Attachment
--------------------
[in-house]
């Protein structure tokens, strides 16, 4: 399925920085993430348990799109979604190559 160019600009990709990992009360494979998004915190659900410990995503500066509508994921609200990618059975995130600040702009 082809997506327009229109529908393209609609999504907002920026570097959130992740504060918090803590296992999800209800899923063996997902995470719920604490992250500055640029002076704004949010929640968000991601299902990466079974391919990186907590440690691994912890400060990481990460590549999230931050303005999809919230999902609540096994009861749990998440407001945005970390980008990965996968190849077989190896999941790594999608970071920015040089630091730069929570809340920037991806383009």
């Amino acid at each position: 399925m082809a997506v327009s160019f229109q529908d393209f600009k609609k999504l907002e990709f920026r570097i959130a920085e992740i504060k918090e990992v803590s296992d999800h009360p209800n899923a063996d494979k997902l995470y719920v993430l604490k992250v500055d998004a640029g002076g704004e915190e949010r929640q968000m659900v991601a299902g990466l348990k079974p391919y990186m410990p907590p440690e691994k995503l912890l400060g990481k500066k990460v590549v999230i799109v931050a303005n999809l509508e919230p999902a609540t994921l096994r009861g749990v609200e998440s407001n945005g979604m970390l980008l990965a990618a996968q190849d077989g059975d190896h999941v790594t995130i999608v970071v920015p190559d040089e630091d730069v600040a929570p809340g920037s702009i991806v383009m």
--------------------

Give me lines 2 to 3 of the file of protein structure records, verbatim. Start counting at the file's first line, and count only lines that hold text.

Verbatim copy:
């Protein structure tokens, strides 16, 4: 399925920085993430348990799109979604190559 160019600009990709990992009360494979998004915190659900410990995503500066509508994921609200990618059975995130600040702009 082809997506327009229109529908393209609609999504907002920026570097959130992740504060918090803590296992999800209800899923063996997902995470719920604490992250500055640029002076704004949010929640968000991601299902990466079974391919990186907590440690691994912890400060990481990460590549999230931050303005999809919230999902609540096994009861749990998440407001945005970390980008990965996968190849077989190896999941790594999608970071920015040089630091730069929570809340920037991806383009």
């Amino acid at each position: 399925m082809a997506v327009s160019f229109q529908d393209f600009k609609k999504l907002e990709f920026r570097i959130a920085e992740i504060k918090e990992v803590s296992d999800h009360p209800n899923a063996d494979k997902l995470y719920v993430l604490k992250v500055d998004a640029g002076g704004e915190e949010r929640q968000m659900v991601a299902g990466l348990k079974p391919y990186m410990p907590p440690e691994k995503l912890l400060g990481k500066k990460v590549v999230i799109v931050a303005n999809l509508e919230p999902a609540t994921l096994r009861g749990v609200e998440s407001n945005g979604m970390l980008l990965a990618a996968q190849d077989g059975d190896h999941v790594t995130i999608v970071v920015p190559d040089e630091d730069v600040a929570p809340g920037s702009i991806v383009m």